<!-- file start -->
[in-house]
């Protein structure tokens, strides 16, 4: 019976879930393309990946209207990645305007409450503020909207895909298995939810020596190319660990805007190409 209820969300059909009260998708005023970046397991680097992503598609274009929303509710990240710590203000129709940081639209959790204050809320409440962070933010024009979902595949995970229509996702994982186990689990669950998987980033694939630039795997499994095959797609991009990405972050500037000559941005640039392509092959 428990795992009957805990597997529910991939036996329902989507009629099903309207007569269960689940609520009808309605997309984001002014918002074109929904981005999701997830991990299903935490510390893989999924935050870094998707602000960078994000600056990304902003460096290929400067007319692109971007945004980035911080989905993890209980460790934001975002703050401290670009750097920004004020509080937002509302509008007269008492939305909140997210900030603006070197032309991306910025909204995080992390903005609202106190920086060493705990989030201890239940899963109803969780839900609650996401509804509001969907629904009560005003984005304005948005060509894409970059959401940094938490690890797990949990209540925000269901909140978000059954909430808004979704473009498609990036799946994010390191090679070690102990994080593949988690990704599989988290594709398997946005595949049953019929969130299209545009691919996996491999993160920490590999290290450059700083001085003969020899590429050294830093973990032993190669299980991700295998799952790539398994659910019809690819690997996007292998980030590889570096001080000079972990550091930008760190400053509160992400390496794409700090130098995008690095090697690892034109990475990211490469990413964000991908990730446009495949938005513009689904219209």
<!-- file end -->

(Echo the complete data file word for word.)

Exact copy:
[in-house]
């Protein structure tokens, strides 16, 4: 019976879930393309990946209207990645305007409450503020909207895909298995939810020596190319660990805007190409 209820969300059909009260998708005023970046397991680097992503598609274009929303509710990240710590203000129709940081639209959790204050809320409440962070933010024009979902595949995970229509996702994982186990689990669950998987980033694939630039795997499994095959797609991009990405972050500037000559941005640039392509092959 428990795992009957805990597997529910991939036996329902989507009629099903309207007569269960689940609520009808309605997309984001002014918002074109929904981005999701997830991990299903935490510390893989999924935050870094998707602000960078994000600056990304902003460096290929400067007319692109971007945004980035911080989905993890209980460790934001975002703050401290670009750097920004004020509080937002509302509008007269008492939305909140997210900030603006070197032309991306910025909204995080992390903005609202106190920086060493705990989030201890239940899963109803969780839900609650996401509804509001969907629904009560005003984005304005948005060509894409970059959401940094938490690890797990949990209540925000269901909140978000059954909430808004979704473009498609990036799946994010390191090679070690102990994080593949988690990704599989988290594709398997946005595949049953019929969130299209545009691919996996491999993160920490590999290290450059700083001085003969020899590429050294830093973990032993190669299980991700295998799952790539398994659910019809690819690997996007292998980030590889570096001080000079972990550091930008760190400053509160992400390496794409700090130098995008690095090697690892034109990475990211490469990413964000991908990730446009495949938005513009689904219209």